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Re: [GTh] The Five Trees(19)

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  • Didymus5@aol.com
    I neglected to add, for those possibly interested, that The Gnostic Apostle Thomas is also available on line through the Gnosis Archive. Chris Merillat
    Message 1 of 28 , Jul 17, 2002
      I neglected to add, for those possibly interested, that The Gnostic Apostle
      Thomas is also available on line through the Gnosis Archive. Chris Merillat
    • Ron McCann
      James, further to my last post contained below, and your quote from the writings of St. Hippolytus, I wonder if ascribing this to him is an error? Did you
      Message 2 of 28 , Jul 17, 2002
        James, further to my last post contained below, and your quote from the
        writings of St. Hippolytus, I wonder if ascribing this to him is an error?
        Did you perhaps have in mind material from St.Epipanius of Salamis who
        penned his "Against Heresies" in 374 CE? I can't find that quote.

        My information is that Hippolytus was born in 170 CE and died in 235 CE and
        had thus been dead for 5 or more years when Mani first proclaimed his Gospel
        in Persia in 242 CE. Someone suggested that Iraneus had also addressed
        Manicheaism in his "Against Heresies", but he also was long dead when Mani
        started (Iraneus- born 130 CE, died 202 CE).

        Although it seems clear to me that Mani or the the Manicheans did not
        compose Thomas (The Jesus Seminar dates one fragment of the Greek version
        "to "around 200 CE".) they did adopt it, and may well have 'dicked' with it
        such that our Coptic version may have 'contaminants" from Manichaeism,
        particularly given it's late date (350 CE).

        Egypt became an early hotbed of Manicheaism. The Manicheans expanded rapidly
        reaching Judea in 274 CE- 3 years before Mani was killed, and subsequently
        arrived early in Egypt (Alexandria) where in 296, they "having recently come
        from Persia" were creating problems and the Proconsul of Africa complained
        about them resulting in an Edict from Diocletian ( March 31, 296) ordering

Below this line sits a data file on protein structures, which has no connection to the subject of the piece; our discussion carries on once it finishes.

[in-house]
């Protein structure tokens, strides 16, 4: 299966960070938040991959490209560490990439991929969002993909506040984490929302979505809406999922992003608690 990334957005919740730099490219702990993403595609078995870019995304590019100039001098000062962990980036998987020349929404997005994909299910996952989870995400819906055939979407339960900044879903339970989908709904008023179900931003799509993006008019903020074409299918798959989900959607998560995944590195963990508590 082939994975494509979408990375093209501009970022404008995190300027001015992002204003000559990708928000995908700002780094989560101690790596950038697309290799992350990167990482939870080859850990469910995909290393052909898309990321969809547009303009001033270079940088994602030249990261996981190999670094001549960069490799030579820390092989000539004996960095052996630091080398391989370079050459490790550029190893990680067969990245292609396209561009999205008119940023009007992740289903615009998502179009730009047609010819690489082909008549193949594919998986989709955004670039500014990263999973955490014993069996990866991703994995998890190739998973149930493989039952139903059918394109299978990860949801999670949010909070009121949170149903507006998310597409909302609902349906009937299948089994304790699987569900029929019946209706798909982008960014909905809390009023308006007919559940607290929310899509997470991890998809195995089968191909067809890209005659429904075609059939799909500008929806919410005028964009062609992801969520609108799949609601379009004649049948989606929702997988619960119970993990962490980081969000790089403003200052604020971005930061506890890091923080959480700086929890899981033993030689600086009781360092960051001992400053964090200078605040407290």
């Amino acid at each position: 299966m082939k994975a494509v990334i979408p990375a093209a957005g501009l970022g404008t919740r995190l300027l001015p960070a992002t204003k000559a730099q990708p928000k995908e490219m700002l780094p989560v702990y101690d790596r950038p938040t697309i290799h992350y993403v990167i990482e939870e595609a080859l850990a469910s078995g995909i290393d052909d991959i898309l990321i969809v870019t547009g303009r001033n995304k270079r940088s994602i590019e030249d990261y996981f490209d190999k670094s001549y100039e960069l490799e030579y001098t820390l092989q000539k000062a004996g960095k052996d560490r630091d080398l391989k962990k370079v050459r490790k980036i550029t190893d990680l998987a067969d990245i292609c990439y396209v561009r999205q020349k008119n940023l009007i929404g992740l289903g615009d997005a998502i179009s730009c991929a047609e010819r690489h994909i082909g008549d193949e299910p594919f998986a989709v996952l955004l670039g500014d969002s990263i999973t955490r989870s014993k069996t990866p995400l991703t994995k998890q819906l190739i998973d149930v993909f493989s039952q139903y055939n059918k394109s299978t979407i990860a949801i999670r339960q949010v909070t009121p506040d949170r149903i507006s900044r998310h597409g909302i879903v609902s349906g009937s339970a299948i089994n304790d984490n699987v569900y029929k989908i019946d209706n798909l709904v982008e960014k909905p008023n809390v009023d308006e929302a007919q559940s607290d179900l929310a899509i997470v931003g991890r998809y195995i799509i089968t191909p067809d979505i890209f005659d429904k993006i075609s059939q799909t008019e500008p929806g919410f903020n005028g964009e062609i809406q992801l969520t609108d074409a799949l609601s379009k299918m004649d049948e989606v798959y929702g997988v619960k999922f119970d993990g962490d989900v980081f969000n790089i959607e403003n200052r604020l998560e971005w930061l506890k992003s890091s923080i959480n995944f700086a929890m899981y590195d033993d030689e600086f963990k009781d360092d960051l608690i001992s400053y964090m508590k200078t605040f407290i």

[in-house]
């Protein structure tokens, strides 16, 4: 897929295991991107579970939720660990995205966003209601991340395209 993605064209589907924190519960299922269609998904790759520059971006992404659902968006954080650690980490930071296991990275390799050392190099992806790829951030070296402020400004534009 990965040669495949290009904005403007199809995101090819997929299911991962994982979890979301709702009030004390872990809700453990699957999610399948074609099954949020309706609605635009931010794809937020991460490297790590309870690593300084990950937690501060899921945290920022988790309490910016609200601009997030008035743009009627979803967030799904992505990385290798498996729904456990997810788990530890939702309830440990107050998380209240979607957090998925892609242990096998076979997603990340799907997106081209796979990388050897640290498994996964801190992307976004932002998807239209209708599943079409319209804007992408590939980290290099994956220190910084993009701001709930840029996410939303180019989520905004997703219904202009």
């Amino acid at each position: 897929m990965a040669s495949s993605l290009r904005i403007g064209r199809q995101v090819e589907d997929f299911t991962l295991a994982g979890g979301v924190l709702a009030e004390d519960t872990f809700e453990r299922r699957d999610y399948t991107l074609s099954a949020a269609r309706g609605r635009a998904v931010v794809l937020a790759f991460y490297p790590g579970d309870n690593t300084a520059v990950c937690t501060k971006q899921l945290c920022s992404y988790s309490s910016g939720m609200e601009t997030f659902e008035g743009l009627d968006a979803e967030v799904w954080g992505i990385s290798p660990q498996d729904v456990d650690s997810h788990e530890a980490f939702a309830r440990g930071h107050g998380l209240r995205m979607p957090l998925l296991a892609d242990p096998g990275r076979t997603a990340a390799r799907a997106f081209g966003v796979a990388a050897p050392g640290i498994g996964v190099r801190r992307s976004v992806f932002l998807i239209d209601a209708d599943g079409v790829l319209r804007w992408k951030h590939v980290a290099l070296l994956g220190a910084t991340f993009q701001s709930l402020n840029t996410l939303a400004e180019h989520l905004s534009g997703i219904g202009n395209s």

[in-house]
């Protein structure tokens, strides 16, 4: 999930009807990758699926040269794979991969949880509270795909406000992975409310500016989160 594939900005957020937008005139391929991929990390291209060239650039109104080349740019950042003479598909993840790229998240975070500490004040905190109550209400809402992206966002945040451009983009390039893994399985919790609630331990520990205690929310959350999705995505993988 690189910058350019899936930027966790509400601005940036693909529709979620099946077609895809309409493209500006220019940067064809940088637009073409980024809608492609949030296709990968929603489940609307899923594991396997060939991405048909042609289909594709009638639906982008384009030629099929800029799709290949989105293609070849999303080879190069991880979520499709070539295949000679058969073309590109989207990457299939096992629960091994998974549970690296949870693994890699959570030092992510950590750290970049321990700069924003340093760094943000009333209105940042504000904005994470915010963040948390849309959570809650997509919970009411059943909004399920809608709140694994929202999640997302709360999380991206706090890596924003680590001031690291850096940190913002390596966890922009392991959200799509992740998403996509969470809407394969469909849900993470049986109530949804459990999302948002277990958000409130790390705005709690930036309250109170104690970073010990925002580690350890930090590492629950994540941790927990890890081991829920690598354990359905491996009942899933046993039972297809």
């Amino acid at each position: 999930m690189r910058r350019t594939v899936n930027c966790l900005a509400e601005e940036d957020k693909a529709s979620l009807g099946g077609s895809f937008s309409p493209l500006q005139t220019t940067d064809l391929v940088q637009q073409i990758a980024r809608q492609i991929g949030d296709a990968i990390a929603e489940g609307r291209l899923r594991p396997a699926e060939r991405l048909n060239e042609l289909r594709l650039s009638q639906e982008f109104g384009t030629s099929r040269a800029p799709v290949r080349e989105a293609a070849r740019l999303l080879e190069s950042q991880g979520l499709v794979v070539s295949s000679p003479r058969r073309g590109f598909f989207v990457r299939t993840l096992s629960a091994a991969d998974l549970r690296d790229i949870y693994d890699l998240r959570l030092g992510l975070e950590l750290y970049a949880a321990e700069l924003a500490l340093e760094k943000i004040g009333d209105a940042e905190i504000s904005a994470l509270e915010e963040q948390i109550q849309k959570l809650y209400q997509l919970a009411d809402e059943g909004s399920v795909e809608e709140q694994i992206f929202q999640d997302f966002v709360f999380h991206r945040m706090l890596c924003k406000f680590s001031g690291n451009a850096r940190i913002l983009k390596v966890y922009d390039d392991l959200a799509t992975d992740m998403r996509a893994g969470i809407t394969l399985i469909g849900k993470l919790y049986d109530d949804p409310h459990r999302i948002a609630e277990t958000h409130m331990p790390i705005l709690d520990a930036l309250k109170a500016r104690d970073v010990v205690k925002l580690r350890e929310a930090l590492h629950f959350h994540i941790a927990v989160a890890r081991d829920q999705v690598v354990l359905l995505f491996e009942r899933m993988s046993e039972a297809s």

their suppression. Even in 330 CE, St. Anthony is said to have forbidden all
        intercourse with them.

        According to the Catholic Encyclopaedia, in the Eastern Roman empire
        Manicheaism came to the zenith of it's power between AD 375-400 and then
        rapidly declined. In Egypt the Edict of Theodosius I (AD 381) was directed
        specifically to their suppression. During this time numerous authors
        attacked the heresy. Thomas and the rest of the Nag Hammadi collection seem
        to have been buried about 380 CE, possibly in response to this.

        Given all this, especially since the Gospel of Thomas was a favorite of the
        Manicheans, one indeed wonders whether the Coptic copy we have, didn't
        earlier pass through the hands of Manichean editors such that our Coptic
        copy may indeed show traces of Manichean concepts and thought. I resile from
        my early comment. It may indeed be proper to consider them in relation to
        those sayings in Thomas not found in the Greek.

        Ron McCann
        Saskatoon, Canada
        ----- Original Message -----
        From: "Ron McCann" <ronmccann1@...>
        To: <gthomas@yahoogroups.com>
        Sent: Monday, July 15, 2002 2:28 PM
        Subject: Re: [GTh] The Five Trees(19)


        > Hello James,
        >
        > Welcome.
        > I liked your analysis.
        >
        > Just a comment or two on Hippolytus's statement:->" [note Hippolytus